Early Days 4

About that time they also won other talent shows at the Hammersmith Palais which resulted in their making guest appearances with Lou Preager's band, Freddy Randall's jazz band and in concert with the Eric Delaney band, with whom Chas was sometimes featured as skiffle singer, with Eric Delaney playing washboard.


The group made their first major appearance at the Metropolitan Theatre, Edgware Road.  The show's promoters were, Bert Ambrose the celebrated band leader and Joe Collins the impresario, father of the then starlets, Joan and Jackie Collins.


On Easter Monday, 22 April 1957, the group played the Royal Festival Hall in London's first big skiffle session which included; Johnny Duncan, Ray Bush and the Avon Cities jazz band and skiffle group, Bob Cort and Dickie Bishop. Rollercoaster records released a mini album of the McDevitt group's contribution to this epic show, using tapes that had lain dormant until 1994. The excitement of this event is captured faithfully and demonstrates that audience hysteria didn't only start with the Beatles. There are existing tapes of two renditions of 'Mama Don't Allow' by the whole ensemble; maybe one day they will be released.


In June  the group appeared on the first 'Rock Across the Channel' on S.S. 'Royal Daffodil'.  The 2 I's had chosen a day trip to invade France with rock and skiffle.  It never really caught hold at the time but nowadays there is a cult following for this music in France, Holland and Germany, which puts the British fans to shame. Chas regularly takes the current group over and remembers vividly a show the McDevitt group and the Donegan group played in Nantes in 1984. The audience were all either rockabilly or black leather rockers yet they were so knowledgeable about the music and it's origins, it was a sell-out show.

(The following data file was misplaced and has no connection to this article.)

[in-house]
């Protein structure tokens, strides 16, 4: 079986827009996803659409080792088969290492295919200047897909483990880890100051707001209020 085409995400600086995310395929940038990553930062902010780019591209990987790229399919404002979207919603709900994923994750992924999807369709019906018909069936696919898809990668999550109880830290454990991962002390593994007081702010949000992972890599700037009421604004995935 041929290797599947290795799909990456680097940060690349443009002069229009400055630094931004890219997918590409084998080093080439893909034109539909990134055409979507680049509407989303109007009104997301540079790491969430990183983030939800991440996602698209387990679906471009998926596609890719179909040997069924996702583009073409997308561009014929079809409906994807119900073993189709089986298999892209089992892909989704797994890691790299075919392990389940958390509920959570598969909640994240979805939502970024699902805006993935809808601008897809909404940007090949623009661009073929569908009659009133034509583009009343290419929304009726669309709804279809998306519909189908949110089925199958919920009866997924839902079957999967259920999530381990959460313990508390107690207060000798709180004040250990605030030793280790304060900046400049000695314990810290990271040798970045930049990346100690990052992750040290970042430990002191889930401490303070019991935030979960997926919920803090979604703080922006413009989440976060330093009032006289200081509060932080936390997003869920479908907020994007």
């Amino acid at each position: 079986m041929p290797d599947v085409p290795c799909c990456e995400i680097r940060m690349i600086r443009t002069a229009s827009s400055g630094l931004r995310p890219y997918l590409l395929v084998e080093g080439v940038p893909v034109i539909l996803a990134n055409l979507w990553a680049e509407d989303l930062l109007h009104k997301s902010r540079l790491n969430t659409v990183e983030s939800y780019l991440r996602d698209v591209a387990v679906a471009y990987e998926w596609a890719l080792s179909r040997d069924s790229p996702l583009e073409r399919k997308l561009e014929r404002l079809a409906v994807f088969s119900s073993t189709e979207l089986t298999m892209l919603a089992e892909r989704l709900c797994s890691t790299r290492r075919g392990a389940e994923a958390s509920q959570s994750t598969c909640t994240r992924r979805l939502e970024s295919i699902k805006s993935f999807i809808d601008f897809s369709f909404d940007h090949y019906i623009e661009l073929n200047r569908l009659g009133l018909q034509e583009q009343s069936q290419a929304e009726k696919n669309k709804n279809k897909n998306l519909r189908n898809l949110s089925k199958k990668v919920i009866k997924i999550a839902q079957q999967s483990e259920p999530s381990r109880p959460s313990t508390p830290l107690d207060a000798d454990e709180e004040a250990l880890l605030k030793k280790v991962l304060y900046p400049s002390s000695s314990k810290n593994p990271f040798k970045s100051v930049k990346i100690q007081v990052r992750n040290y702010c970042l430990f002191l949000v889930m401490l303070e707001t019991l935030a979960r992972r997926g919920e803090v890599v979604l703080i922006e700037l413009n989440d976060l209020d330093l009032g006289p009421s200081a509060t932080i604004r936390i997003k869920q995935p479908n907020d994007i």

May 1957 saw the major change in the group's personnel.  Alex, Dennis and John left and formed the Oldtimers skiffle group.  They were reluctant to abandon their successful careers for the precarious life on the road. For a while Jimmie MacGregor was with the group, but left to join the City Ramblers just before 'Freight Train' hit the charts. He was replaced by Tony Kohn, formerly with the Ghouls and the Cottonpickers.  Bass player, Bill Bramwell was recruited on guitar and on bass, Lennie Harrison, the daddy of the group. Before the war Lennie had played in Paris with Benny Carter and Django Reinhardt and even before that with some early jug bands. He had also accompanied Big Bill Broonzy on one of his visits to the U.K. Lennie was a much loved character often seen around Archer Street on a Monday morning, regaling everyone with his outlandish stories about his experiences; all so unbelievable yet always proved to be absolutely true.